Creating an organisational culture that contributes to your company’s overall productivity isn’t just about nurturing strong relationships between the company and the employees. Rather, productive organisational culture is also one that supports a highly positive corporate brand, one with which employees are happy to align themselves.
For example, workers today are increasingly concerned about the reputation and the practices of their organisation. A company that prioritises social responsibility, for instance, is not only going to be more attractive to talented prospects, but it can also be deeply motivating for established workers. Employees, in other words, are more likely to deeply, fully invest their best efforts when they are working for a company whose values they share and whose practices they believe wholeheartedly in.
Organisational culture is not exactly an easy term to define, but it can be a paramount factor in optimising your company’s performance. Indeed, organisational culture is strongly linked to overall company productivity because it shapes and defines the nature of the relationship among employees, between staff and the customers they serve, and even between the workers and the company itself. When employees feel valued and empowered, for instance, they will have less anxiety and will be far more likely to devote themselves assiduously to their work. Similarly, when the organisational culture embraces values, standards, and practices in which the employees strongly believe, they’re going to be more loyal, happier, and more productive.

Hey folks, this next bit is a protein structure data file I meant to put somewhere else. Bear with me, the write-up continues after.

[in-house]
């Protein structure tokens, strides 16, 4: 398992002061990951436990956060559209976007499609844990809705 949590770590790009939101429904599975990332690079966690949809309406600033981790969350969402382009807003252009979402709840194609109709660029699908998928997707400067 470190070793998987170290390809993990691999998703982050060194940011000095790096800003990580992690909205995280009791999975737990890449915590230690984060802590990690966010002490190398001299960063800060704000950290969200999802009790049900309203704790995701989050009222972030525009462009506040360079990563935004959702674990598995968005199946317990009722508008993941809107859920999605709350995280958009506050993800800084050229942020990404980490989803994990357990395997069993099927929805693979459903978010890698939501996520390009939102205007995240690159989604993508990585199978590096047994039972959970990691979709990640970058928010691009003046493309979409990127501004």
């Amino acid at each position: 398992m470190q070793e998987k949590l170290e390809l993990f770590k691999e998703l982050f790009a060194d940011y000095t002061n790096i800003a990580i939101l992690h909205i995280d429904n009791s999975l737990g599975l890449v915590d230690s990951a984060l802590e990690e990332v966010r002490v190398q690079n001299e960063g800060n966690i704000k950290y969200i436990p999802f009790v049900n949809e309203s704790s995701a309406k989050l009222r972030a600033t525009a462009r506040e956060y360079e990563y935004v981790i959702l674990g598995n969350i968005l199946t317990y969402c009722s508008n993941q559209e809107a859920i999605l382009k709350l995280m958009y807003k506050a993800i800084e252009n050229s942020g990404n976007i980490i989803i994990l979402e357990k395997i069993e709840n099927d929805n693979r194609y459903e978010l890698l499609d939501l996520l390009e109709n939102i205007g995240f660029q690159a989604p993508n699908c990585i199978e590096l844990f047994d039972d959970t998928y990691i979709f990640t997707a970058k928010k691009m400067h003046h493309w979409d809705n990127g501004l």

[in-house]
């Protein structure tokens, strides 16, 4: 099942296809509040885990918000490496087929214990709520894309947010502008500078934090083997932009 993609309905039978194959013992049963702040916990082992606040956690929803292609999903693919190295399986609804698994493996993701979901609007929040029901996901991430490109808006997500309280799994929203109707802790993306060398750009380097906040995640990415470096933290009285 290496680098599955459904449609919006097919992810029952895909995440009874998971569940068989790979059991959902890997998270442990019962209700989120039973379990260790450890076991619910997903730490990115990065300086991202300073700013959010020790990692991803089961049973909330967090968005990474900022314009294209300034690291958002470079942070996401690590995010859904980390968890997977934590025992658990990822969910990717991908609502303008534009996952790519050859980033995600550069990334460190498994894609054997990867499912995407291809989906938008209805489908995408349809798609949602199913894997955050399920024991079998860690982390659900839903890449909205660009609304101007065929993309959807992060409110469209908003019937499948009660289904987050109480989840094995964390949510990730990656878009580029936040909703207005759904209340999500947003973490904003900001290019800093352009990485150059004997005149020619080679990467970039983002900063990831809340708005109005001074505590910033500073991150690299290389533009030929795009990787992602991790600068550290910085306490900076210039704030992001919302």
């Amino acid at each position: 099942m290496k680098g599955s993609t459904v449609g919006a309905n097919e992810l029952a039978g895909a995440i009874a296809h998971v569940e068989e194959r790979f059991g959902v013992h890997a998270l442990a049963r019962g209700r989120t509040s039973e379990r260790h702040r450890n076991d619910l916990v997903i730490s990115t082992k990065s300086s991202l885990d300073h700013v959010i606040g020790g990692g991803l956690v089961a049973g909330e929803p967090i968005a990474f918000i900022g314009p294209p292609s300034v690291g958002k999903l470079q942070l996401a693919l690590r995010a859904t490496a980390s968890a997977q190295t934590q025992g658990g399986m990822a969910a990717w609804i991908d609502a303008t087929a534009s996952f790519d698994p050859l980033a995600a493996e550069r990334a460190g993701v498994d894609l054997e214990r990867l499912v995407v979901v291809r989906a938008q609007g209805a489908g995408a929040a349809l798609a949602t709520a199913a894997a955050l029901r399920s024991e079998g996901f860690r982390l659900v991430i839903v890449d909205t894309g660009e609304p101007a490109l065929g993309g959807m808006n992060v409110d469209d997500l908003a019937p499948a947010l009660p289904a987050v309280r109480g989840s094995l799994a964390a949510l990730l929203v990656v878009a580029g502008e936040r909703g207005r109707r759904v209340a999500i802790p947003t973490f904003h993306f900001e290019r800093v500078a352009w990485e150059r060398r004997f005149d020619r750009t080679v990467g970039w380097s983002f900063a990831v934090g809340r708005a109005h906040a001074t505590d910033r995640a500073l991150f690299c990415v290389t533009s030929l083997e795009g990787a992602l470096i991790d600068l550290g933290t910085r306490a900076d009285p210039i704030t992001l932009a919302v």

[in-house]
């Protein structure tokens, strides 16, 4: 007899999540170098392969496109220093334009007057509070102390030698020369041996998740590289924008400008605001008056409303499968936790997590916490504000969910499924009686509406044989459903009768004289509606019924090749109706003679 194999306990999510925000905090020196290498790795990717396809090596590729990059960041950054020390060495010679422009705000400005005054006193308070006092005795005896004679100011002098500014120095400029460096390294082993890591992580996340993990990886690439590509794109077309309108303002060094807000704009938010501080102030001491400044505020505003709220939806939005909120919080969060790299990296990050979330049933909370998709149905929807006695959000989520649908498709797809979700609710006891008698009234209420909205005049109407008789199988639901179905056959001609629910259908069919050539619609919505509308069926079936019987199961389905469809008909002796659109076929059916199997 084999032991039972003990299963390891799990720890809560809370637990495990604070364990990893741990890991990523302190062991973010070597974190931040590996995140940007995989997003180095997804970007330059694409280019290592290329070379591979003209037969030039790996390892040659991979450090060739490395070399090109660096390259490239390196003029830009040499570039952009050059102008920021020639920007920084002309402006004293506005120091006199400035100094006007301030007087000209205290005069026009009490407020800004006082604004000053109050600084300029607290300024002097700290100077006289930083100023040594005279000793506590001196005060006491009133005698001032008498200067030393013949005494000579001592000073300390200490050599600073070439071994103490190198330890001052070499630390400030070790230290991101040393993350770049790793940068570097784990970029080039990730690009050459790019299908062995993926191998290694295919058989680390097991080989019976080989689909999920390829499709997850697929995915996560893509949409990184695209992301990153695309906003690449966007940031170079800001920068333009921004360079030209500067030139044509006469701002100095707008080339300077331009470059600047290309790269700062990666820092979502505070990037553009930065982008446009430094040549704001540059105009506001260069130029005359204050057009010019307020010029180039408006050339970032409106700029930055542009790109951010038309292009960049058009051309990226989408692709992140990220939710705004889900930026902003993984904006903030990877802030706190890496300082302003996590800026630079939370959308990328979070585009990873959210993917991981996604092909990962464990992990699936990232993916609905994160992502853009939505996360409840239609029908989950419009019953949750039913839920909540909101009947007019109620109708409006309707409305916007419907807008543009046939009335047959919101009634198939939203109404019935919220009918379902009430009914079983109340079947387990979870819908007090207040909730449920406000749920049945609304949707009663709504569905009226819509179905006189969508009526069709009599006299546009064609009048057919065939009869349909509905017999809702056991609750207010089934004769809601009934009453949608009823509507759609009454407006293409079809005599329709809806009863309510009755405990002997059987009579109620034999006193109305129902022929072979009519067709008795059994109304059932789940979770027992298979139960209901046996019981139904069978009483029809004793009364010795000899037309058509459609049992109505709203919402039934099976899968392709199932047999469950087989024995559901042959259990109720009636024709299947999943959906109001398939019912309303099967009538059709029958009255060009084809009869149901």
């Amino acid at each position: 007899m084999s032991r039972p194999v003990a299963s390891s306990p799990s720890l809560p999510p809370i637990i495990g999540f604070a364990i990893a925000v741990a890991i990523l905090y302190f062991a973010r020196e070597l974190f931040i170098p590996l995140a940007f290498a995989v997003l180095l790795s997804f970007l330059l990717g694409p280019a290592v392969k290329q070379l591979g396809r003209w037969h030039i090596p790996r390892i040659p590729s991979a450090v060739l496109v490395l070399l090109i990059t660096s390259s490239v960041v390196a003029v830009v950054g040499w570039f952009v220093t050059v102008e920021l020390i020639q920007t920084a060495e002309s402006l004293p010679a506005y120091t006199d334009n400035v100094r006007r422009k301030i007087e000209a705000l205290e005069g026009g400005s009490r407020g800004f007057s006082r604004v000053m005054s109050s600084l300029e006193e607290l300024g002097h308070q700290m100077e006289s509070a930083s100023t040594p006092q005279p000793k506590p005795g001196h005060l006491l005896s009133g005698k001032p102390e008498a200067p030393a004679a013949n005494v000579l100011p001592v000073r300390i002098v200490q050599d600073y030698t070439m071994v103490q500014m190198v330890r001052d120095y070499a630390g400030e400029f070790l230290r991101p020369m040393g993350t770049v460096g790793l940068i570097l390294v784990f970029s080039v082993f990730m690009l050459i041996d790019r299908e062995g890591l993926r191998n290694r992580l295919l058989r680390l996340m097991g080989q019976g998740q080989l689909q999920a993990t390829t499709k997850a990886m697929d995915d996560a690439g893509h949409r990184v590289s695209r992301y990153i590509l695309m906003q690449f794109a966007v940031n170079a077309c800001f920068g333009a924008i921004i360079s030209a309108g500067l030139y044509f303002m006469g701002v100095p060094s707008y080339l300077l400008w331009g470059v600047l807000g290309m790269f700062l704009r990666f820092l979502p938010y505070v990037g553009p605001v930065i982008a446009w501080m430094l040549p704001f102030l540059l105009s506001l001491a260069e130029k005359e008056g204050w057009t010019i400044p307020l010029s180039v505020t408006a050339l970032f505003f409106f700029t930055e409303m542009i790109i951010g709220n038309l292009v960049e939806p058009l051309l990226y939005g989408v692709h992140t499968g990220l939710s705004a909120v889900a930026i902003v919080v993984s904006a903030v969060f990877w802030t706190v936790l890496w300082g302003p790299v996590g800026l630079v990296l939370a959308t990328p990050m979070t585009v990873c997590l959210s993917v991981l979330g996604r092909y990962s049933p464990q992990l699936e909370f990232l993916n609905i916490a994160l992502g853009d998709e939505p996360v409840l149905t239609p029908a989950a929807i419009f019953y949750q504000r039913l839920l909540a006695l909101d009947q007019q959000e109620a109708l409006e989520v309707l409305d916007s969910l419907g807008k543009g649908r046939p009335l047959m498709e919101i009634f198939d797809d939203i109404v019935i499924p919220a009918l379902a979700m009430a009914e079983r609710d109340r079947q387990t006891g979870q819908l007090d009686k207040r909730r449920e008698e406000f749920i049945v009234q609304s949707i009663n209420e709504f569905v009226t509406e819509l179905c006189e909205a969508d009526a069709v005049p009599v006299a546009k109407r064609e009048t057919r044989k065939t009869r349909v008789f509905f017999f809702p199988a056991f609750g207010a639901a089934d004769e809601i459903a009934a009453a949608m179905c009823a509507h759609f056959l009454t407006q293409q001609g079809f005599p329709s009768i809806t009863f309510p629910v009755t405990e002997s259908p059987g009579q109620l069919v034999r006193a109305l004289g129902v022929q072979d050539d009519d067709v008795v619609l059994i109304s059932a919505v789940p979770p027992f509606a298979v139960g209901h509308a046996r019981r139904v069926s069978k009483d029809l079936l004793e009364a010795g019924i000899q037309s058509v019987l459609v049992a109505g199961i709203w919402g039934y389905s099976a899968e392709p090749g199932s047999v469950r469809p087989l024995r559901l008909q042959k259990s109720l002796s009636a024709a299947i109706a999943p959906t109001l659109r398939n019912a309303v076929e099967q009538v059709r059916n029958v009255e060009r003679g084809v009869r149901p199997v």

Luke Smith is a writer and researcher turned blogger. Since finishing college he is trying his hand at being a freelance writer. He enjoys writing on a variety of topics but leadership and digital marketing topics are his favourite. When he isn’t writing you can find him travelling, hiking, or gaming.